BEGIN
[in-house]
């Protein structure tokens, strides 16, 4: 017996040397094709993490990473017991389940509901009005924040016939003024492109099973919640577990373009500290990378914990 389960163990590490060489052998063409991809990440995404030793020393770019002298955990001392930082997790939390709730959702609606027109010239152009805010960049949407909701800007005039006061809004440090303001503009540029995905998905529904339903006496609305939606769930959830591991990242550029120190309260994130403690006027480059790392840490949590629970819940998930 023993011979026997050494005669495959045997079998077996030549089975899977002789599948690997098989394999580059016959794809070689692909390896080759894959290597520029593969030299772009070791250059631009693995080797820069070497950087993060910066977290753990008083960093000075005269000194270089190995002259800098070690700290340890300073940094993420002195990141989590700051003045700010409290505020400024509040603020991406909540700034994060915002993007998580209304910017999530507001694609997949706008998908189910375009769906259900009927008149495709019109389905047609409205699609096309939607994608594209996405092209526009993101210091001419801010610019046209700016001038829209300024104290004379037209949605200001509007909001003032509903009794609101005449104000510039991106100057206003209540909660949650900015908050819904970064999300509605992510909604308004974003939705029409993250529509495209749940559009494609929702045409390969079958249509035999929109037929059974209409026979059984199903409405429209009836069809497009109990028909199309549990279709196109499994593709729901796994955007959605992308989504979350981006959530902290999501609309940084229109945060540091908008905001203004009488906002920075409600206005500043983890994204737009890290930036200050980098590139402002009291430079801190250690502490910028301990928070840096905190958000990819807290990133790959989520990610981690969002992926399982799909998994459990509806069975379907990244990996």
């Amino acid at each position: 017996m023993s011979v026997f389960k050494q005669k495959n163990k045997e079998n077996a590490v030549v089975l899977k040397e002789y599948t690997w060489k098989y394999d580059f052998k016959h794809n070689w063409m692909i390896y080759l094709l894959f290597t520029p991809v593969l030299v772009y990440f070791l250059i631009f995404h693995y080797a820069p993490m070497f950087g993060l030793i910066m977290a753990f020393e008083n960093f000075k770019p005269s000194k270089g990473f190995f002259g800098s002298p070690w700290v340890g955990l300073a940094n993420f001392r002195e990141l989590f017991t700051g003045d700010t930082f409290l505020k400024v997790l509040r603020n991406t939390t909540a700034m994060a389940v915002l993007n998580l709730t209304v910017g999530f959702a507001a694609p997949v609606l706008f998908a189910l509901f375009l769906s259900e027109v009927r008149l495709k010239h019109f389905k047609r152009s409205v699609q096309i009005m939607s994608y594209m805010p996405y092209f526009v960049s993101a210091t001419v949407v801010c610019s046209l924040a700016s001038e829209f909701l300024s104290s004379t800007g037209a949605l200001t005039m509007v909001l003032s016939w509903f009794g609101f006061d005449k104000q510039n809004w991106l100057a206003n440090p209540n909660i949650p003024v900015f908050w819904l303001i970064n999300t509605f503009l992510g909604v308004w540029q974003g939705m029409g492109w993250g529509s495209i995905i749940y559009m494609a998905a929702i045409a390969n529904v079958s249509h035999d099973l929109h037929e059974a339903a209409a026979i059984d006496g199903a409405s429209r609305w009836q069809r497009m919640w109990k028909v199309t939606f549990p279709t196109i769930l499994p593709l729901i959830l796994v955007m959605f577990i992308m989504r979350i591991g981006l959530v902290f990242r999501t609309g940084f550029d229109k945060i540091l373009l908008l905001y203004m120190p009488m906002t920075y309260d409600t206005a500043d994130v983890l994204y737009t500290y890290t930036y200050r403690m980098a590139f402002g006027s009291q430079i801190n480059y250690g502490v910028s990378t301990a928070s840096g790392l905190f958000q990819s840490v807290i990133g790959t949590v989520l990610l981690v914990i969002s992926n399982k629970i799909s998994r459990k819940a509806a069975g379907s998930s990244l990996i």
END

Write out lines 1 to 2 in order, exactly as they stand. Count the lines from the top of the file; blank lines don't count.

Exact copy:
[in-house]
């Protein structure tokens, strides 16, 4: 017996040397094709993490990473017991389940509901009005924040016939003024492109099973919640577990373009500290990378914990 389960163990590490060489052998063409991809990440995404030793020393770019002298955990001392930082997790939390709730959702609606027109010239152009805010960049949407909701800007005039006061809004440090303001503009540029995905998905529904339903006496609305939606769930959830591991990242550029120190309260994130403690006027480059790392840490949590629970819940998930 023993011979026997050494005669495959045997079998077996030549089975899977002789599948690997098989394999580059016959794809070689692909390896080759894959290597520029593969030299772009070791250059631009693995080797820069070497950087993060910066977290753990008083960093000075005269000194270089190995002259800098070690700290340890300073940094993420002195990141989590700051003045700010409290505020400024509040603020991406909540700034994060915002993007998580209304910017999530507001694609997949706008998908189910375009769906259900009927008149495709019109389905047609409205699609096309939607994608594209996405092209526009993101210091001419801010610019046209700016001038829209300024104290004379037209949605200001509007909001003032509903009794609101005449104000510039991106100057206003209540909660949650900015908050819904970064999300509605992510909604308004974003939705029409993250529509495209749940559009494609929702045409390969079958249509035999929109037929059974209409026979059984199903409405429209009836069809497009109990028909199309549990279709196109499994593709729901796994955007959605992308989504979350981006959530902290999501609309940084229109945060540091908008905001203004009488906002920075409600206005500043983890994204737009890290930036200050980098590139402002009291430079801190250690502490910028301990928070840096905190958000990819807290990133790959989520990610981690969002992926399982799909998994459990509806069975379907990244990996």